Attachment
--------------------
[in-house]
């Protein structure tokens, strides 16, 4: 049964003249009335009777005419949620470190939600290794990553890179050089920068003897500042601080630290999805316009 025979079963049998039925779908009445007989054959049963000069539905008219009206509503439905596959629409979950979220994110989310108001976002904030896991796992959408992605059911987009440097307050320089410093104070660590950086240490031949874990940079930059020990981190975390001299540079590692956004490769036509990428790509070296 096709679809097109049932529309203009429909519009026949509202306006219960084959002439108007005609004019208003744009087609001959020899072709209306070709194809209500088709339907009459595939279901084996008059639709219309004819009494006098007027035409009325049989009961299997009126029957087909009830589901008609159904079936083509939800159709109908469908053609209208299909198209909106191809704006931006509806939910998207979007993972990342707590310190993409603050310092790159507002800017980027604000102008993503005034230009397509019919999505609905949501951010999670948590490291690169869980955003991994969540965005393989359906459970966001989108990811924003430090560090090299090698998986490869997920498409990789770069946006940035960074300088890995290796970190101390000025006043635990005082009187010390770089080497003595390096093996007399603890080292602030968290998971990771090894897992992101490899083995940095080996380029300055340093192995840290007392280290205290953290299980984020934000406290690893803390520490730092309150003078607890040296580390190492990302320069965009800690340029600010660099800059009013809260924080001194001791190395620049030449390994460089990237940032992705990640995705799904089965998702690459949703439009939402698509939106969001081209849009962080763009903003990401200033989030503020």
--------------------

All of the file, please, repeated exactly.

[in-house]
């Protein structure tokens, strides 16, 4: 049964003249009335009777005419949620470190939600290794990553890179050089920068003897500042601080630290999805316009 025979079963049998039925779908009445007989054959049963000069539905008219009206509503439905596959629409979950979220994110989310108001976002904030896991796992959408992605059911987009440097307050320089410093104070660590950086240490031949874990940079930059020990981190975390001299540079590692956004490769036509990428790509070296 096709679809097109049932529309203009429909519009026949509202306006219960084959002439108007005609004019208003744009087609001959020899072709209306070709194809209500088709339907009459595939279901084996008059639709219309004819009494006098007027035409009325049989009961299997009126029957087909009830589901008609159904079936083509939800159709109908469908053609209208299909198209909106191809704006931006509806939910998207979007993972990342707590310190993409603050310092790159507002800017980027604000102008993503005034230009397509019919999505609905949501951010999670948590490291690169869980955003991994969540965005393989359906459970966001989108990811924003430090560090090299090698998986490869997920498409990789770069946006940035960074300088890995290796970190101390000025006043635990005082009187010390770089080497003595390096093996007399603890080292602030968290998971990771090894897992992101490899083995940095080996380029300055340093192995840290007392280290205290953290299980984020934000406290690893803390520490730092309150003078607890040296580390190492990302320069965009800690340029600010660099800059009013809260924080001194001791190395620049030449390994460089990237940032992705990640995705799904089965998702690459949703439009939402698509939106969001081209849009962080763009903003990401200033989030503020």